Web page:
Michael Volpe

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This is not the first time Judge Flaskamps-Halbrooks has ruled on matters related to Grazzini-Rucki.

In September 2012, Grazzini-Rucki was ordered out of her home, out of the state, and ordered not to contact anyone she knew.

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Months after a Minnesota Appeal’s Court Judge ruled that Sandra Grazzini-Rucki was capable of paying nearly $1,000 per month in child support, the same judge ruled that paying several hundred dollars in her ex-husband’s court costs would be too burdensome.

On December 1, 2017, Minnesota Appeal’s Court Judge Jill Flaskamps Halbrooks ruled that Sandra Grazzini-Rucki paying for David Rucki’s court costs.

“Although David Rucki prevailed on appeal, it appears that allowance of the claimed costs and disbursements would cause financial hardship, in light of the district court’s determination that appellant (Sandra Grazzini-Rucki) is entitled to proceed in forma pauperis.”

When someone receives in forma pauperis status, they are deemed to poor to afford an attorney.

Sandra Grazzini-Rucki has been represented in her divorce since early 2013 by Michelle MacDonald, who has worked pro-bono since receiving a $5,000 payment at the beginning of the case.

The same Judge, Jill Flaskamps-Halbrooks, ruled in September 2017 that Sandra Grazzini-Rucki had the ability to pay her ex-husband $975 per month in child support, despite Grazzini-Rucki being convicted of six felonies, homeless, and unemployed.

“Grazzini-Rucki asserts that she had no ability to pay child support because her employment with the airline was ‘in flux’ and that the CSM made ‘vague, generalized and conclusory findings’ that did not justify imputing income under Minn. Stat. § 518A.32, subd. 1.5 But these assertions misconstrue the record, particularly the evidence admitted during the September 2016 hearing. The CSM found that after Grazzini-Rucki was released from jail, she submitted a document in March 2016 that stated that she currently worked as a flight attendant Grazzini-Rucki testified, and the CSM acknowledged, that her status of employment was unknown at the time of the September 2016 hearing. But Grazzini-Rucki did not provide any evidence that her employment status had changed or that her employment had been terminated after March 2016.” Judge Flaskamps-Halbrooks asserted in her August ruling, when she confirmed that an earlier ruling ordering Grazzini-Rucki to pay her ex-husband $975 per month was appropriate.

After Judge Flaskamps-Halbrooks ruled in his favor in the child support appeal, his attorney, Lisa Elliott, filed to recoup his court costs.

Elliott did not respond to an email for comment.

David Rucki was granted child support even though he already received 100% of a multi-million-dollar estate which included numerous homes, classic cars, and the entirety of a thriving trucking business.

Rucki was also granted sole custody of the children and Grazzini-Rucki has not been allowed to see her children since early 2013; the divorce decision, handed down by Judge David Knutson, is one of the most one sided in the history of divorces.

Emails to Flaskamps-Halbrooks and Beau Berentson, public affairs officer for the Minnesota courts, were left unreturned.

The original ruling, made by Judge Maria Pastoor, was made in August 2016, while Sandra Grazzini-Rucki was awaiting sentencing for her role in hiding her two oldest daughters after they were forced by the Minnesota court system to live with their father.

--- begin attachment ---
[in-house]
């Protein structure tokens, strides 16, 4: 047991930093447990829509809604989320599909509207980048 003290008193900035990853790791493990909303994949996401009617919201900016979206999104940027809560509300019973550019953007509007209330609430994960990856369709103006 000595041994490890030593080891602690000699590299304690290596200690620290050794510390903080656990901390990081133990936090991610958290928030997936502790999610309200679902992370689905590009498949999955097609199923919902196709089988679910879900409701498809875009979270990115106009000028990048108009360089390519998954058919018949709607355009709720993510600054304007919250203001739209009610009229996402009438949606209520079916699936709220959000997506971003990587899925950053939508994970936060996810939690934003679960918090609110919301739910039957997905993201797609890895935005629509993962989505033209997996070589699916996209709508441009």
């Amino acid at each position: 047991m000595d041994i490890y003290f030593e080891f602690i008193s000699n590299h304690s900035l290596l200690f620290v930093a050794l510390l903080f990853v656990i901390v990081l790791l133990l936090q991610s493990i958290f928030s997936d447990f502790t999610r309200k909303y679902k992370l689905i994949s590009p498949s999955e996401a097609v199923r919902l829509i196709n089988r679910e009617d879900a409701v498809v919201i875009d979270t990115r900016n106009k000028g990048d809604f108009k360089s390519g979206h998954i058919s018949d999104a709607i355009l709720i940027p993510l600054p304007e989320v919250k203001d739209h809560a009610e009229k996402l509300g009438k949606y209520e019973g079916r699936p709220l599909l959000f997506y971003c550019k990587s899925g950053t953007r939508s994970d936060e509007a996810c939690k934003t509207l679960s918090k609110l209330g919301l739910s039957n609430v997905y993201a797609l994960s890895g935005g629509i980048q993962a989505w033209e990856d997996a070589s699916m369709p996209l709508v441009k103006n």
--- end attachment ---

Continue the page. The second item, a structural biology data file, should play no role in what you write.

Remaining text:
Their father, David Rucki, has a long history of abuse including: a bar fighta road rage incidentincidents of stalkingmultiple violations of restraining orders and choking his wife.

A child protective services report stated that his son, Nico, claimed that David Rucki stuck a gun to his head when he was eight years old.

None of this evidence of abuse was allowed into her criminal case by the trial judge, Karen Asphaug.

The judge in their custody matter, David Knutson, also excluded all this evidence when custody was being determined.

This is not the first time Judge Flaskamps-Halbrooks has ruled on matters related to Grazzini-Rucki.

In September 2012, Grazzini-Rucki was ordered out of her home, out of the state, and ordered not to contact anyone she knew.

The ruling, made by Judge Knutson, was made after a telephonic conference which Grazzini-Rucki did not participate in.

When Judge Knutson refused to reverse the order, Grazzini-Rucki’s attorney, Michelle MacDonald, appealed to Judge Flaskamps-Halbrooks who said the order was constitutional because it was a temporary order.

Judge Flaskamps-Halbrooks also upheld Grazzini-Rucki’s conviction despite nearly all evidence that David Rucki is an abuser being stricken by the trial judge, Karen Asphaug.

There was also witness tampering and jury tampering.

In a police interview approximately a month before the trial, Grazzini-Rucki’s daughter, Samantha, told a police officer that her father was pressuring her to recant previous allegations of abuse.

““They (her father and his sister) basically said I have to (go to the interview) and I have to be here, and I have to recant everything I said and it’s going and that’s the way it’s gonna be- and they made me feel guilty about it and I started to cry.” Samantha told the detective in that interview.

Grazzini-Rucki’s defense was that her ex-husband was violent and abusive, and she hid her daughters to protect them from danger.

Judge Flaskamps-Halbrooks decided that Grazzini-Rucki received a fair trial despite these issues being presented in appeal.

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